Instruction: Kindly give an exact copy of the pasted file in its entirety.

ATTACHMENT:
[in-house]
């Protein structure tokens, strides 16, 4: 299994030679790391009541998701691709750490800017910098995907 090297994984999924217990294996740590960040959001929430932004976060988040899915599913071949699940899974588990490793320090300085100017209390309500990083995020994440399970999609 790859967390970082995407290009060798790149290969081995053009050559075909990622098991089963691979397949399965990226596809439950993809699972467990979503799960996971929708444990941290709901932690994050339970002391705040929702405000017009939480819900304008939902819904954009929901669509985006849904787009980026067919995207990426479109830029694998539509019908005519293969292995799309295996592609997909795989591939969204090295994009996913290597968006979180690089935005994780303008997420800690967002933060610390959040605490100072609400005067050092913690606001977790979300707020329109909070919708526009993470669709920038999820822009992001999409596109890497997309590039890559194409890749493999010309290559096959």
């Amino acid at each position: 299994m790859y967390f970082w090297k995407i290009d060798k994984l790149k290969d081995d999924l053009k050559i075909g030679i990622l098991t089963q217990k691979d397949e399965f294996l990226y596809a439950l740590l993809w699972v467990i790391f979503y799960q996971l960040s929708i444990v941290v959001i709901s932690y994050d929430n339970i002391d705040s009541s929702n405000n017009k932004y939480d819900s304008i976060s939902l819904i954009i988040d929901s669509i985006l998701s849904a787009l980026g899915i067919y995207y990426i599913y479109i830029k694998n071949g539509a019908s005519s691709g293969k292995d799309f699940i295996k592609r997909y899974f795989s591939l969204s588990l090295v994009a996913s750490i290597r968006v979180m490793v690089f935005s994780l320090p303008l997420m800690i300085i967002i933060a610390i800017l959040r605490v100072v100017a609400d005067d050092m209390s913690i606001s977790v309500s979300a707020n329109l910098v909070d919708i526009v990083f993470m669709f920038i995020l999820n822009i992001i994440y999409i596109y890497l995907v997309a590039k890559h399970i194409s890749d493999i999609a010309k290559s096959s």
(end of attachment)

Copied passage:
[in-house]
């Protein structure tokens, strides 16, 4: 299994030679790391009541998701691709750490800017910098995907 090297994984999924217990294996740590960040959001929430932004976060988040899915599913071949699940899974588990490793320090300085100017209390309500990083995020994440399970999609 790859967390970082995407290009060798790149290969081995053009050559075909990622098991089963691979397949399965990226596809439950993809699972467990979503799960996971929708444990941290709901932690994050339970002391705040929702405000017009939480819900304008939902819904954009929901669509985006849904787009980026067919995207990426479109830029694998539509019908005519293969292995799309295996592609997909795989591939969204090295994009996913290597968006979180690089935005994780303008997420800690967002933060610390959040605490100072609400005067050092913690606001977790979300707020329109909070919708526009993470669709920038999820822009992001999409596109890497997309590039890559194409890749493999010309290559096959």
């Amino acid at each position: 299994m790859y967390f970082w090297k995407i290009d060798k994984l790149k290969d081995d999924l053009k050559i075909g030679i990622l098991t089963q217990k691979d397949e399965f294996l990226y596809a439950l740590l993809w699972v467990i790391f979503y799960q996971l960040s929708i444990v941290v959001i709901s932690y994050d929430n339970i002391d705040s009541s929702n405000n017009k932004y939480d819900s304008i976060s939902l819904i954009i988040d929901s669509i985006l998701s849904a787009l980026g899915i067919y995207y990426i599913y479109i830029k694998n071949g539509a019908s005519s691709g293969k292995d799309f699940i295996k592609r997909y899974f795989s591939l969204s588990l090295v994009a996913s750490i290597r968006v979180m490793v690089f935005s994780l320090p303008l997420m800690i300085i967002i933060a610390i800017l959040r605490v100072v100017a609400d005067d050092m209390s913690i606001s977790v309500s979300a707020n329109l910098v909070d919708i526009v990083f993470m669709f920038i995020l999820n822009i992001i994440y999409i596109y890497l995907v997309a590039k890559h399970i194409s890749d493999i999609a010309k290559s096959s």